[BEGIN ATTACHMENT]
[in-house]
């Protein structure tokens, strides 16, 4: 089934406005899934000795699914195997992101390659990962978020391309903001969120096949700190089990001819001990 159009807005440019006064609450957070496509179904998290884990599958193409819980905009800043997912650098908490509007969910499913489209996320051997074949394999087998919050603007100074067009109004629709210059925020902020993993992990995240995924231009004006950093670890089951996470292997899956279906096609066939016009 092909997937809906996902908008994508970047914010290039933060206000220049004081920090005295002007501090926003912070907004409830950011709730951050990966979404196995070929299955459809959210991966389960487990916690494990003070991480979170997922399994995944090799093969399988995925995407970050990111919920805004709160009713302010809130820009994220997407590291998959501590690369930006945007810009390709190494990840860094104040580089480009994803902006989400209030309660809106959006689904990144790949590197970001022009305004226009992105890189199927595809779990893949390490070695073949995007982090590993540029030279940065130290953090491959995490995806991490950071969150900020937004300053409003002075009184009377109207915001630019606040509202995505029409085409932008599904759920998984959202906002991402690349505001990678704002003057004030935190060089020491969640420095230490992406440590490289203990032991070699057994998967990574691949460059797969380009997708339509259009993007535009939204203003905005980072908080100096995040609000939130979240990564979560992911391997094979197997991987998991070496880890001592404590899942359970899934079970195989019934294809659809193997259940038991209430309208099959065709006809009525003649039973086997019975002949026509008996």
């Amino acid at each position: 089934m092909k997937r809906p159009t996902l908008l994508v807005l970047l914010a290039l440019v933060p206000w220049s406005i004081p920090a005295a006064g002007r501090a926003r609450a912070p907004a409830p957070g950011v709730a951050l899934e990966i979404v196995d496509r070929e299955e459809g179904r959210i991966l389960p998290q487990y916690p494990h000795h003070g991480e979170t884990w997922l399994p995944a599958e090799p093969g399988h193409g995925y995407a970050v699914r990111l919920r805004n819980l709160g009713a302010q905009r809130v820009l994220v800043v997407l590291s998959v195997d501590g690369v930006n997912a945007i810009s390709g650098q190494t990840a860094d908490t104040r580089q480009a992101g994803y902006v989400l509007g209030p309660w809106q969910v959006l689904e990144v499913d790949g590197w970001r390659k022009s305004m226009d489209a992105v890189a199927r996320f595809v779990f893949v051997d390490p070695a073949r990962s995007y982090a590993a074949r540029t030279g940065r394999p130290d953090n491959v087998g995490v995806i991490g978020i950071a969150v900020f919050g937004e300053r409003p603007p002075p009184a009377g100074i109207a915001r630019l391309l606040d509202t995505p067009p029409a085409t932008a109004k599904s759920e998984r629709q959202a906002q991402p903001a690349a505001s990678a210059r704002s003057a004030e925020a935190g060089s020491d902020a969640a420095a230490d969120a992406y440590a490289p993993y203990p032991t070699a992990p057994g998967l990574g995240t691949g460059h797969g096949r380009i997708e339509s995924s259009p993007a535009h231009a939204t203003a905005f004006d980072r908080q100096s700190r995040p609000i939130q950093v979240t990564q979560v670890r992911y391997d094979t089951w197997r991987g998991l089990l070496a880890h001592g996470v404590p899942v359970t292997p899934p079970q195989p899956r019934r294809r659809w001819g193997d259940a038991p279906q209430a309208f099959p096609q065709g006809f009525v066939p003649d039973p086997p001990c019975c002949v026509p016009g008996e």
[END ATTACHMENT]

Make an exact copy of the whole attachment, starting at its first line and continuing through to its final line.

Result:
[in-house]
């Protein structure tokens, strides 16, 4: 089934406005899934000795699914195997992101390659990962978020391309903001969120096949700190089990001819001990 159009807005440019006064609450957070496509179904998290884990599958193409819980905009800043997912650098908490509007969910499913489209996320051997074949394999087998919050603007100074067009109004629709210059925020902020993993992990995240995924231009004006950093670890089951996470292997899956279906096609066939016009 092909997937809906996902908008994508970047914010290039933060206000220049004081920090005295002007501090926003912070907004409830950011709730951050990966979404196995070929299955459809959210991966389960487990916690494990003070991480979170997922399994995944090799093969399988995925995407970050990111919920805004709160009713302010809130820009994220997407590291998959501590690369930006945007810009390709190494990840860094104040580089480009994803902006989400209030309660809106959006689904990144790949590197970001022009305004226009992105890189199927595809779990893949390490070695073949995007982090590993540029030279940065130290953090491959995490995806991490950071969150900020937004300053409003002075009184009377109207915001630019606040509202995505029409085409932008599904759920998984959202906002991402690349505001990678704002003057004030935190060089020491969640420095230490992406440590490289203990032991070699057994998967990574691949460059797969380009997708339509259009993007535009939204203003905005980072908080100096995040609000939130979240990564979560992911391997094979197997991987998991070496880890001592404590899942359970899934079970195989019934294809659809193997259940038991209430309208099959065709006809009525003649039973086997019975002949026509008996």
């Amino acid at each position: 089934m092909k997937r809906p159009t996902l908008l994508v807005l970047l914010a290039l440019v933060p206000w220049s406005i004081p920090a005295a006064g002007r501090a926003r609450a912070p907004a409830p957070g950011v709730a951050l899934e990966i979404v196995d496509r070929e299955e459809g179904r959210i991966l389960p998290q487990y916690p494990h000795h003070g991480e979170t884990w997922l399994p995944a599958e090799p093969g399988h193409g995925y995407a970050v699914r990111l919920r805004n819980l709160g009713a302010q905009r809130v820009l994220v800043v997407l590291s998959v195997d501590g690369v930006n997912a945007i810009s390709g650098q190494t990840a860094d908490t104040r580089q480009a992101g994803y902006v989400l509007g209030p309660w809106q969910v959006l689904e990144v499913d790949g590197w970001r390659k022009s305004m226009d489209a992105v890189a199927r996320f595809v779990f893949v051997d390490p070695a073949r990962s995007y982090a590993a074949r540029t030279g940065r394999p130290d953090n491959v087998g995490v995806i991490g978020i950071a969150v900020f919050g937004e300053r409003p603007p002075p009184a009377g100074i109207a915001r630019l391309l606040d509202t995505p067009p029409a085409t932008a109004k599904s759920e998984r629709q959202a906002q991402p903001a690349a505001s990678a210059r704002s003057a004030e925020a935190g060089s020491d902020a969640a420095a230490d969120a992406y440590a490289p993993y203990p032991t070699a992990p057994g998967l990574g995240t691949g460059h797969g096949r380009i997708e339509s995924s259009p993007a535009h231009a939204t203003a905005f004006d980072r908080q100096s700190r995040p609000i939130q950093v979240t990564q979560v670890r992911y391997d094979t089951w197997r991987g998991l089990l070496a880890h001592g996470v404590p899942v359970t292997p899934p079970q195989p899956r019934r294809r659809w001819g193997d259940a038991p279906q209430a309208f099959p096609q065709g006809f009525v066939p003649d039973p086997p001990c019975c002949v026509p016009g008996e």